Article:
Mortgages & Loans,Personal Finance,Property

Deciphering Common Property Terms

27 Sep , 2015  

Nikhil (Nik) Sreedhar
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Nikhil (Nik) Sreedhar

Founder at ProAdviser
Nikhil's dream job is to be an exotic car salesman. His favourite colour is orange and it shows as he is the 23 year old entrepreneur behind ProAdviser. You should follow him, he gets lonely.
Nikhil (Nik) Sreedhar
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If you are investing in a property for the first time, a lot of the terms associated with the property sector can be quite confusing. If you would like to read on, hopefully some of these terms can be simplified enough to clarify any situation you might be in, and hopefully educate any future scenarios you may be in.


Cash Yield

Cash yield is calculated by taking the annual before tax cash flow of a property, and dividing that number by the total cash invested. This will then give you a greater sense of how much return on cash you received from your different property investments. For example, if you put down $250,000 as a down payment in cash, and also spent $50,000 in repairs, you would have the sum of the total cash invested be $300,000. Then you would take the rental income before tax, and in this example it would be $36,000. You then divide $36,000 by $300,000, and your cash yield would equal 0.12 or 12%. Be aware that cash yield doesn’t consider aspects like tax benefits or appreciation, but it is a good tool to compare the profitability of different investments, even more so if this is your first year of property ownership.


Capital Gain

Capital gain is calculated by taking the difference of what you paid for the property and what you sell it for minus expenses. To get a better estimate of the capital gain of the property, consider the adjusted sale price which is the sale price of the property minus the fees like the realtor’s commissions, and perhaps fees for advertising if you did so. Then consider the adjusted purchase price by using the purchase price and subtracting ownerships fees such as repairs or stamp duty. Now, take both of those estimates and subtract the adjusted purchase price from the adjusted sale price. If you are not sure of your calculation, or you felt like you left out some fees, ask your accountant for advice to get a more accurate figure.


Negative Gearing

You might have heard of gearing before, which is defined by borrowing money for an investment. However, negative gearing is when the costs of owning a property are greater than the income the property is taking in. This may seem like a nightmare situation, yet negative gearing can actually give the investor a tax break, while waiting for the market to work in the property’s favour and appreciate in value over time.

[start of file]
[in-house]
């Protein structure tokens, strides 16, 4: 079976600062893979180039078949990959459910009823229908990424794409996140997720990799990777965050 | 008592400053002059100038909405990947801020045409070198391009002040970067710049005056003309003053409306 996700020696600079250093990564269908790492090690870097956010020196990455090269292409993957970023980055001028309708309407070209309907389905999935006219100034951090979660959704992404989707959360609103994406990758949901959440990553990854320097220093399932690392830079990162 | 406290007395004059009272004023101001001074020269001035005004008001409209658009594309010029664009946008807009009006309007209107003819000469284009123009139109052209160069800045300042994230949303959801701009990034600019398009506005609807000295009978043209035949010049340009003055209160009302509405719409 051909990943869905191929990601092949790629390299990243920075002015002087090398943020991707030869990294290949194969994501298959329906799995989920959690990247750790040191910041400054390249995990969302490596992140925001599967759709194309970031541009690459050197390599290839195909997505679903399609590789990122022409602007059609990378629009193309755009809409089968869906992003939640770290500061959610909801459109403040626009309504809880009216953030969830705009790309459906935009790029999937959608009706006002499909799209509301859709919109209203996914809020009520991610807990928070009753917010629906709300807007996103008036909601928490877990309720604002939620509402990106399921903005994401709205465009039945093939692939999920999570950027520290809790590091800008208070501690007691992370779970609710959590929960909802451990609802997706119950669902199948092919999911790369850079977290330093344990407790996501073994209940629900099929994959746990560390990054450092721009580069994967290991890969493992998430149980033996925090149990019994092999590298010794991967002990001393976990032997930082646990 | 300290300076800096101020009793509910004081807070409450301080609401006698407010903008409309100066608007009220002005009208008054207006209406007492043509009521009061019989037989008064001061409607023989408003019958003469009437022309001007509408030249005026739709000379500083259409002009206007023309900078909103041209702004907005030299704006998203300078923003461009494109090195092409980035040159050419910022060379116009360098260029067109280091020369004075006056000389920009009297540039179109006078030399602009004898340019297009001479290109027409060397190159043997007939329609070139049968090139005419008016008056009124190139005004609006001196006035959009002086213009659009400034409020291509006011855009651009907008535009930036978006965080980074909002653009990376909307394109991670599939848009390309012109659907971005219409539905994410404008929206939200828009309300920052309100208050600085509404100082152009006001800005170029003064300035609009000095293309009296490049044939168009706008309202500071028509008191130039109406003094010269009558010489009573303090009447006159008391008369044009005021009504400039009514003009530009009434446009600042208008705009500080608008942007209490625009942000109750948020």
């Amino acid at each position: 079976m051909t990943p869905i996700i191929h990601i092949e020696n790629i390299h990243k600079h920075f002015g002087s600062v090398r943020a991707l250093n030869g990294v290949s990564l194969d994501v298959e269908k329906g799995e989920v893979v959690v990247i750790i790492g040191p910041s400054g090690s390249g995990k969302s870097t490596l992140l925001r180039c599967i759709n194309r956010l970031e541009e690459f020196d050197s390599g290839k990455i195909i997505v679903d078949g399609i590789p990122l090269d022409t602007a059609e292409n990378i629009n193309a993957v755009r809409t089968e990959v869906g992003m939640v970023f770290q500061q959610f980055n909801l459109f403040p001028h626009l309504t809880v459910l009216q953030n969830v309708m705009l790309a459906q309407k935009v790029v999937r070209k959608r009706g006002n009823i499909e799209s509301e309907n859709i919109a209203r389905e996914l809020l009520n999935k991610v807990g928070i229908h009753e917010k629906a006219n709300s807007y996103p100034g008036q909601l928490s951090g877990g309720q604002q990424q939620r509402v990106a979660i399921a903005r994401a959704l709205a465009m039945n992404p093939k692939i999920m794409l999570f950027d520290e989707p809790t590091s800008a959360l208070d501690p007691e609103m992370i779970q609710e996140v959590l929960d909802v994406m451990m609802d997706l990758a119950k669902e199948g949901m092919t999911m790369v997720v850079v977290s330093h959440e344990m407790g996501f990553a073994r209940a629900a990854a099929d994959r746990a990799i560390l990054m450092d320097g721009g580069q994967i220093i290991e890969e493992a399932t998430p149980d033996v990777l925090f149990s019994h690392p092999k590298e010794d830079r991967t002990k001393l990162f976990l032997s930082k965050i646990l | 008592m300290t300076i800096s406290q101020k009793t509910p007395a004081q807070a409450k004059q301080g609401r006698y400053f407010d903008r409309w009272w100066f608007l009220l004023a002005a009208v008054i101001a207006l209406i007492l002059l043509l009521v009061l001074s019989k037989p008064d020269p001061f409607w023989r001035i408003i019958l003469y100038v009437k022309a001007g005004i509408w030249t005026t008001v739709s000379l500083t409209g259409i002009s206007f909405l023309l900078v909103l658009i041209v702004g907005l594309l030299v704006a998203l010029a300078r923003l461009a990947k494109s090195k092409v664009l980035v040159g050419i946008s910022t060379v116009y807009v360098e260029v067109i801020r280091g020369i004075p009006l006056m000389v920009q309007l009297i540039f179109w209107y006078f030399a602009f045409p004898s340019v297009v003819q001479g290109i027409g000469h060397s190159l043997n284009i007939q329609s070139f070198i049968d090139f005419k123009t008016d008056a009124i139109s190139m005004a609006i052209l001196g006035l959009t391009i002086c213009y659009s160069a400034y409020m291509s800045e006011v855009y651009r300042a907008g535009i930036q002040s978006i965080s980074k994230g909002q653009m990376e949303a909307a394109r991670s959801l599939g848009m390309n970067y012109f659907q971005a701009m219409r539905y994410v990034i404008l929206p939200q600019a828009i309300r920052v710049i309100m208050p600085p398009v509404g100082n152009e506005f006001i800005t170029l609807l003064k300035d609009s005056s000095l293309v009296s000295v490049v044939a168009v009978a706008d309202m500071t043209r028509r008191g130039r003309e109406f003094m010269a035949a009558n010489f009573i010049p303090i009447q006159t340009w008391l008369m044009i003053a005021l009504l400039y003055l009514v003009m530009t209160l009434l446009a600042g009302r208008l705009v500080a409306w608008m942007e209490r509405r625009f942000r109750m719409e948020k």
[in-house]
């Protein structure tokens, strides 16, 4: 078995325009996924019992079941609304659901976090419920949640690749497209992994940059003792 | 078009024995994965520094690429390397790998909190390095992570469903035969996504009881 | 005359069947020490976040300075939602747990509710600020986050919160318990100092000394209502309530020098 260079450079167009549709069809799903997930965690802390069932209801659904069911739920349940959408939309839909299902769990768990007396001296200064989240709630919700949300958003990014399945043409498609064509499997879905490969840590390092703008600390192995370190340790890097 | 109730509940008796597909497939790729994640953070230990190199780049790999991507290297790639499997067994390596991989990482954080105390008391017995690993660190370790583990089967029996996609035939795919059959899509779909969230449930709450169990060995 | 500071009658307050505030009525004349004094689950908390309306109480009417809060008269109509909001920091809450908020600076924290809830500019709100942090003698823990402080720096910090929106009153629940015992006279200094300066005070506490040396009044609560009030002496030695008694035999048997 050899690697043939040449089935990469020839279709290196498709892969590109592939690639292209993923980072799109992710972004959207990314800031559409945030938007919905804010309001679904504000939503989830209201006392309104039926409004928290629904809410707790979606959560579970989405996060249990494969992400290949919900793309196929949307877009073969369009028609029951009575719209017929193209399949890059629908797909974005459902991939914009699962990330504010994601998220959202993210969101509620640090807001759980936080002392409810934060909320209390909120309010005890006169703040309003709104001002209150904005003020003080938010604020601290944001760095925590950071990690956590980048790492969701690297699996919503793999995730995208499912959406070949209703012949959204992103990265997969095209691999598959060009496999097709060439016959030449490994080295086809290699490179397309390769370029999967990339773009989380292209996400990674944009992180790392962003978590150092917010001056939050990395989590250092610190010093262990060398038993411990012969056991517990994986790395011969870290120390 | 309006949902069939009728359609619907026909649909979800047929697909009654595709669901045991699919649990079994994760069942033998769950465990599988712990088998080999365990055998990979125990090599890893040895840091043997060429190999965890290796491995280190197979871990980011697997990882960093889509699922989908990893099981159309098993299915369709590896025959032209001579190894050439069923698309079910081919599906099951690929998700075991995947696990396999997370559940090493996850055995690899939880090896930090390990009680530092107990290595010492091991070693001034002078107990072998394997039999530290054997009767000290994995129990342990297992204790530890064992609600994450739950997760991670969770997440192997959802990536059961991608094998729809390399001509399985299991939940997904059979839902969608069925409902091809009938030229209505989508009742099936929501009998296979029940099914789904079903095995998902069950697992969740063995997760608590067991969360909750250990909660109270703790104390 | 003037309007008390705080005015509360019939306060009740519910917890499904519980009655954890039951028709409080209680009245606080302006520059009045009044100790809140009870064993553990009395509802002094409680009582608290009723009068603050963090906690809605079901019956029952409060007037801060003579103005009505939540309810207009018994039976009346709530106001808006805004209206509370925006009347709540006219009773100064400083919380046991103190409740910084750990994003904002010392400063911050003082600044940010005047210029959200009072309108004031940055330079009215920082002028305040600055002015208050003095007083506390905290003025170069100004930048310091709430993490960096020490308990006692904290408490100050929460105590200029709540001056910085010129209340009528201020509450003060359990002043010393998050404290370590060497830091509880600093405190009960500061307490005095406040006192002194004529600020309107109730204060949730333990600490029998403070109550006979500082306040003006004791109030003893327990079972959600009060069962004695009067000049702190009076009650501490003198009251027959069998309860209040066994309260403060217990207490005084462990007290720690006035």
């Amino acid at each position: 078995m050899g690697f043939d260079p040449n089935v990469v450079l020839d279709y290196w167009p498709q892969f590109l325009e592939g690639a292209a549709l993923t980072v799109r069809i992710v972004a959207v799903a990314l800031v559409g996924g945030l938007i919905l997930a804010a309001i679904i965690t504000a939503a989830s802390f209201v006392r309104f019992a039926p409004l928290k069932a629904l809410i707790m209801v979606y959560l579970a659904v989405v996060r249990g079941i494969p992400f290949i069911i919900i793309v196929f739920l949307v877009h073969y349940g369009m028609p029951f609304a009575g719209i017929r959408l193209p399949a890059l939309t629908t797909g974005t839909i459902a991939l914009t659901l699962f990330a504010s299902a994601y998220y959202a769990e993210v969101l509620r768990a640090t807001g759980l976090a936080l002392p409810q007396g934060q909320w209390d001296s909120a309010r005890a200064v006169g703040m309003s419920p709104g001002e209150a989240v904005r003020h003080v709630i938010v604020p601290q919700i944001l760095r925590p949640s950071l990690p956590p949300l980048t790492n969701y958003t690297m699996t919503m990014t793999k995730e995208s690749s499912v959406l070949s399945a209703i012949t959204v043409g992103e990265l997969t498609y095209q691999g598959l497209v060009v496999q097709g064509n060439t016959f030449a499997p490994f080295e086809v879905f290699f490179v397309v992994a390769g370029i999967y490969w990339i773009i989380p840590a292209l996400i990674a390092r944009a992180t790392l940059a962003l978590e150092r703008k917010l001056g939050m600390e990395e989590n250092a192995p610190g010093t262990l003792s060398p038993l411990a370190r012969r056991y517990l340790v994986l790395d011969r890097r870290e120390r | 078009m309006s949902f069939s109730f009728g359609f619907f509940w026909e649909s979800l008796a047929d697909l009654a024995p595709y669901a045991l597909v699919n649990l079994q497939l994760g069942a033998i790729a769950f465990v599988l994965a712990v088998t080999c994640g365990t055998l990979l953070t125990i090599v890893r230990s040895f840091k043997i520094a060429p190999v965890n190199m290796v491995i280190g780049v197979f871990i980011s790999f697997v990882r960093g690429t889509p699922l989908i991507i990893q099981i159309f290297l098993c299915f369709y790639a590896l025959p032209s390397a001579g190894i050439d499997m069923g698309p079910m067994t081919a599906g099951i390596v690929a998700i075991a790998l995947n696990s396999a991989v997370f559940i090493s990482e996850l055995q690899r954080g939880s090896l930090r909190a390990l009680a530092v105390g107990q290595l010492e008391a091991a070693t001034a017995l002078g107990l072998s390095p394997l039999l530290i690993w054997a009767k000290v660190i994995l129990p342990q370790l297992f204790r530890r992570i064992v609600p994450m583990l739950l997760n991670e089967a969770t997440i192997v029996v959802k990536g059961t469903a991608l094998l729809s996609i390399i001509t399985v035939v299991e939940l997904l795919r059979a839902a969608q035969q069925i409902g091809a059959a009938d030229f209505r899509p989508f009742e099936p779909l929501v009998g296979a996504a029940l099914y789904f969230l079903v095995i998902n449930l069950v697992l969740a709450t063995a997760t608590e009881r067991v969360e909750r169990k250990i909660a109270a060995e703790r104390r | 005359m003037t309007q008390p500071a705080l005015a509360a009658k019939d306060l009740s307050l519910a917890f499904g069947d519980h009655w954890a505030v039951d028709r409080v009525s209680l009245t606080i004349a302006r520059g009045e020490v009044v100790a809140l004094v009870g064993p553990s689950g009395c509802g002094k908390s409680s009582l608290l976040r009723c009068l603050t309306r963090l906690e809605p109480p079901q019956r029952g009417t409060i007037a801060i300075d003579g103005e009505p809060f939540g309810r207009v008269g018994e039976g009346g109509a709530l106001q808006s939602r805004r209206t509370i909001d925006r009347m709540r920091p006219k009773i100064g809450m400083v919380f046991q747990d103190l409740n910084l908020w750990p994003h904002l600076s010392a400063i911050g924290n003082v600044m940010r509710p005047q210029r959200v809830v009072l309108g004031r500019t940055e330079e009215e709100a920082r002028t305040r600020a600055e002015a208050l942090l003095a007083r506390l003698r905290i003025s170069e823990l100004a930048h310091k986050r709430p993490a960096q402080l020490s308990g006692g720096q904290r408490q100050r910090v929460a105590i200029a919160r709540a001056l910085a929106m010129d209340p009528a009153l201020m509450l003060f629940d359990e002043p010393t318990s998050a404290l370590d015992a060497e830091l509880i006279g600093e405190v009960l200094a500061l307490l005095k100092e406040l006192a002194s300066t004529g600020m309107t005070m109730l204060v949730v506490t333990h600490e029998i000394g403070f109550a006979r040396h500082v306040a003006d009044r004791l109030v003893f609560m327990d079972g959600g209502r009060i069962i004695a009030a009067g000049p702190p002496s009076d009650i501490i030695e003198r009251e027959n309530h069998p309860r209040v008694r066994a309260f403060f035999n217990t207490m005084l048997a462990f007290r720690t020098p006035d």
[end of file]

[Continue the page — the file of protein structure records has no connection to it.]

Positive Gearing

The opposite of negative gearing, this is when the property is generating more income than expenses of owning. Although generally a good thing, this also means that the investor will have to pay higher taxes on a higher income from the property. Overall, this means that you are making a return on your investment, which in the end is what everyone wants.



This term refers to the practice of using more than one property to secure one loan or more. This could happen if you currently have a home, but would like to buy a second one as an investment, and you need a considerable loan to finance the investment. To proceed with the loan, the bank can cross-collateralise the against your home and the other property, so that in case of situation where payments aren’t being made, one or both of the properties can be used as collateral. This type of practice can be good if you are in need of a large loan, but it comes with high risk, so many advise against doing so.


Hopefully going through these simplified terms has alleviated you of any confusion, and you are on your way of making better financial choices for your investment property.

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